Whale Watching Operations

Because of worldwide efforts to protect whales, every year the number of whales visiting the Great Barrier Reef is increasing. This makes it more likely that you will encounter whales during your tourism operation, especially between May and September. You are most likely to encounter either minke whales (in the Cairns region) or humpback whales throughout the Great Barrier Reef.

As well as conventional whale watching tours, a small swimming-with-whales sector has developed in the vicinity of the Ribbon Reefs based on voluntary approaches by the whales. The industry is working actively with GBRMPA to manage this activity by participating in the Dwarf Minke Whale Tourism Monitoring Program.

Whales are very special marine mammals and all species are protected in Australian waters, including the Great Barrier Reef. There are important management arrangements in place to help protect whales in the Marine Park.

Do I need a Marine Parks permit?

If you are a commercial operator who:

  • enables tourists to observe whales or dolphins,
  • enables tourists to undertake swimming-with-whales, or
  • uses a vessel or aircraft to find whales or dolphins

in the Marine Park, then you must have a Marine Parks permit specifically allowing the activities of whale watching or swimming-with-whales.

Can I offer whale watching anywhere?

Whales are migratory and the Great Barrier Reef is an important winter calving ground for some species that migrate from southern waters. To protect the whales and to minimise any disturbance or stress, especially during migration, mating and calving there are some important management arrangements about whale watching.

Because there is already intensive whale watching in southern Queensland and New South Wales, commercial whale watching in the Marine Park is only allowed north of about Mackay.

There is also a cap on the number of Marine Parks permits for whale watching and swimming-with-whales activities in the Cairns Planning Area, and on the number of Marine Parks permits for whale watching in the Whitsundays Planning Area. No additional permits can be granted in these two Planning Areas, but existing permits may be transferred.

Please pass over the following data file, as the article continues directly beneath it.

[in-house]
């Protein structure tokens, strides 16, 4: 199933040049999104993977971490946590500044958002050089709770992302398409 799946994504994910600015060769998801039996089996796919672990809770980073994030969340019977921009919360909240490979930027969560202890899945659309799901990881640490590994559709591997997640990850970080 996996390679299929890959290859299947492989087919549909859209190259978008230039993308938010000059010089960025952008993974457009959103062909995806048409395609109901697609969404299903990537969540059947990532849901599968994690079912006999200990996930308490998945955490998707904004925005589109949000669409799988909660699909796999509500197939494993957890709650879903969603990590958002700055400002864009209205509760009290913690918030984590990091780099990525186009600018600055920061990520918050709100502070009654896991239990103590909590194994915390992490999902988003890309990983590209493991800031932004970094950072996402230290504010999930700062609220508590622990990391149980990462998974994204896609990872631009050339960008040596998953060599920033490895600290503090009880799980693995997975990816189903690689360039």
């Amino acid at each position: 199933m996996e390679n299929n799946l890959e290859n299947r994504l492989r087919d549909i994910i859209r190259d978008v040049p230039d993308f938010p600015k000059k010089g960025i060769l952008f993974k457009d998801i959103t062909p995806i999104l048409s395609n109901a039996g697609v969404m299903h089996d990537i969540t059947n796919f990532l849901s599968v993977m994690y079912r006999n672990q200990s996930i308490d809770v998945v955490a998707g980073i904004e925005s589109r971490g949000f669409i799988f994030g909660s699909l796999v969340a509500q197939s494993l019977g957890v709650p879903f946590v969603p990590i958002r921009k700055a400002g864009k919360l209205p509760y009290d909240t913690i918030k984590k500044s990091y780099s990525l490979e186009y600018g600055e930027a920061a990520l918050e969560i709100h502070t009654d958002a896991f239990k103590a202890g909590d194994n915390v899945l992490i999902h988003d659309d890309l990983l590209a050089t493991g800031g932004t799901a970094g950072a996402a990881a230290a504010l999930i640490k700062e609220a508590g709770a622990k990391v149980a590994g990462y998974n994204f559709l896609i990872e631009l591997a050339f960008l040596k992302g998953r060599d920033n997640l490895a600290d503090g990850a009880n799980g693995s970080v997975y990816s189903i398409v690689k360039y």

Swimming-with-whales activities focusing on dwarf minke whales may only be conducted in the Offshore Port Douglas and Ribbon Reefs Sectors of the Cairns Planning Area.

What particular rules apply?

There are strict requirements about how you should operate when whales are near you. These are explained in the legal section of the responsible reef practices for whale watching.

You will also have some specific conditions about whale watching or swimming-with-whales activities in your Marine Parks permit. In particular, sighting and interaction information must be submitted to better assist management of the activities. Please make sure that you know your permit conditions.

The Whitsunday Planning Area is an important calving ground for humpback whales and there are additional management arrangements to protect whales in this area:

  • You must conduct all whale watching outside the Whale Protection Area (see Download Maps - Whitsunday Settings map).
  • You must not use a helicopter for whale spotting.
  • No vessel may approach closer than 300 metres to a whale - see the legal section of the responsible reef practices for whale watching.

What if I see a whale by chance?

If you are out in the Marine Park and you see a whale, but you do not have a specific whale watching or swimming-with-whales permit, there are some basic rules you should follow.

If a whale is off in the distance, you should not divert your course to bring your clients closer to the whale. This becomes 'whale watching' and you need a specific whale watching permit.

Please make sure you abide by the specified approach distances and other requirements explained in the legal section of the responsible reef practices for whale watching.

How can I help to protect whales?

Whenever you see whales in the Marine Park, you can help to protect them by following the responsible reef practices for whale watching. You can also help scientists and managers track whale migration paths and calving grounds by downloading and use the Sightings Network through the Eye on the Reef mobile phone app whenever you see a whale.

Look out for whales

Keep a special look out for whales during their migratory season, from May to September each year. Please report sick, injured, stranded or dead whales or dolphins.

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